Monday, February 03, 2014

No Such Thing as Enough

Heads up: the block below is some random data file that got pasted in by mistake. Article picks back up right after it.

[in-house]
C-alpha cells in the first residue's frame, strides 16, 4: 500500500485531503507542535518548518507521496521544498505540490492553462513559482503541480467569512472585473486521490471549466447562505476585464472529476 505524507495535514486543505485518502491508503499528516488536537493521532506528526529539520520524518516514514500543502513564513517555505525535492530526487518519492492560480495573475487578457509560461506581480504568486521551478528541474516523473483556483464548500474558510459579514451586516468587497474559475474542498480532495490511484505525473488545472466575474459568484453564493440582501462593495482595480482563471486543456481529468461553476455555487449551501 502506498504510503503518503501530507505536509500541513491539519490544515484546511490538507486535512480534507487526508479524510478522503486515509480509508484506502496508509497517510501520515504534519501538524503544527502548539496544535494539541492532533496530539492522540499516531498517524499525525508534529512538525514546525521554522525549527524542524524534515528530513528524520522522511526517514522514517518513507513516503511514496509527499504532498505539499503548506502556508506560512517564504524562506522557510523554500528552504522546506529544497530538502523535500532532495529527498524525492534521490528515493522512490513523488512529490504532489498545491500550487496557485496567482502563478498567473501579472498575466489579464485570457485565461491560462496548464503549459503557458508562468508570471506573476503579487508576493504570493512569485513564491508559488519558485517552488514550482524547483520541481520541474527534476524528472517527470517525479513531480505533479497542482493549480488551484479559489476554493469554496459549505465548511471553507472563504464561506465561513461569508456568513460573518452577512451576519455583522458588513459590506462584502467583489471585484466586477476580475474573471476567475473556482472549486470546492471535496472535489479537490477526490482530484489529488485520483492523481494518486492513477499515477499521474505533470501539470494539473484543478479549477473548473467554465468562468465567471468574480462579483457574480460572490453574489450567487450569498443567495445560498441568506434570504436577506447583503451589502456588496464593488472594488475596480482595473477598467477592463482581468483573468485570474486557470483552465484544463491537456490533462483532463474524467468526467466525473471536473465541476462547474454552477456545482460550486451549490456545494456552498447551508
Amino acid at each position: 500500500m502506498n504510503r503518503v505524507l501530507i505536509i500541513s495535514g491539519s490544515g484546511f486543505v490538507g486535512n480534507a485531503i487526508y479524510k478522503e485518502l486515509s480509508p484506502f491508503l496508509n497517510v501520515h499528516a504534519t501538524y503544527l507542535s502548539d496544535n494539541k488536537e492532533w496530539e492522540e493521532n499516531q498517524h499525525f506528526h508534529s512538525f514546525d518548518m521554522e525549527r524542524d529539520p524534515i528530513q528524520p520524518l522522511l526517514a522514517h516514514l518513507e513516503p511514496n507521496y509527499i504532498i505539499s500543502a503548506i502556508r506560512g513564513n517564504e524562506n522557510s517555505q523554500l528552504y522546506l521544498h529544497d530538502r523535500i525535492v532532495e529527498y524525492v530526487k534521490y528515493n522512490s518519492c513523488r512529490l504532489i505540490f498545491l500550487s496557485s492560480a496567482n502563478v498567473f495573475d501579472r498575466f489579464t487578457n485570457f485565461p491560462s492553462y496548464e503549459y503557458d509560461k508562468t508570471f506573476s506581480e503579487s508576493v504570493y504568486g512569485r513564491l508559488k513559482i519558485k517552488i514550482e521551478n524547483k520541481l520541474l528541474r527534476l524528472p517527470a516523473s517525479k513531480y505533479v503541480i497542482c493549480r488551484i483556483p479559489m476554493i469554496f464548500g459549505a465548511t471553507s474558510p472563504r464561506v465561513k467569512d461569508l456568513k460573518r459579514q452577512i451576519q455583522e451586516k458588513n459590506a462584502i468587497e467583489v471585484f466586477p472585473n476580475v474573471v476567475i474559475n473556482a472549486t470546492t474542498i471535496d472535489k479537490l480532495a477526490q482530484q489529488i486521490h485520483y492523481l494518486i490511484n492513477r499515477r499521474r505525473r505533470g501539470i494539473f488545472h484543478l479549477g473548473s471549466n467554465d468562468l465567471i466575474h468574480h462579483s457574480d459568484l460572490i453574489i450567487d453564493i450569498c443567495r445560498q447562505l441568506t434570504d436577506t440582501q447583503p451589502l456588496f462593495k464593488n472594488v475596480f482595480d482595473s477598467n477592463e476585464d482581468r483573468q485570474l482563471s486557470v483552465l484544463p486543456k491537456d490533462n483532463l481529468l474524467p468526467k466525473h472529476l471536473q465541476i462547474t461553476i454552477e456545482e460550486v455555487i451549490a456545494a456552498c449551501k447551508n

The loss of Phillip Seymour Hoffman has struck many as the tragedy it is. And I suppose I'm just one more voice in the chorus of "why?" But I can speak a bit to the experience of being in the throws of addiction. In fact, just the other day I was out with friends listening to music. I asked my husband to bring me a glass of water and he returned with a glass that was 3/4 full. I looked at him and said, "This is how I know you're not an alcoholic. You didn't fill it up to the top." And his response was typically non-alcoholic: "It seemed like enough." I turned to my friend and we both just laughed because there's no such thing as enough in our world. And that is the world of addiction--without recovery, that is. And even with it sometimes. Mr. Hoffman was a creative genius, which has been widely recognized. So I don't need to speak to that here. But I will speak to the pressures of creative genius on the alcoholic mind. You see, in the world of the alcoholic, we're either everything or nothing: "I may be a piece of shit but I'm all I think about." That low-self esteem combined with such grandiosity combined with true genius and unmitigated shame is the quixotic cocktail that shapes the life of an artist who's also an addict. And just because we stop, doesn't mean the thinking stops, which is often why we pick up again. Sometimes the pain becomes so great that we turn to the familiar, the "comfortably numb." And it is that search for oblivion that is the hallmark of all addictive behavior whether it's food, sex, drugs or the old familiar, alcohol. It's hard to imagine the life of such a man is now over, gone in an instant, a moment of darkness and despair, or simply a dull ache on its journey to numbness, the search for a way not to feel quite so much--feelings are the one thing that is more than enough. Sensitivity is at the root of creative genius but it's also a root cause of addiction. We are wired to respond more quickly and with more feeling than people who aren't addictive. And that wiring has its inherent gifts and its contingent curses. The only way out is to tie our sensitivity to service, our emotion to devotion, our darkness to a light that is inextinguishable. May we all find that light, live the light and be the light. May we become so bright that the shadows of addiction are consumed in the fire of love. And may we no longer try to fill that gaping hole within with anything other than the divine name of the One.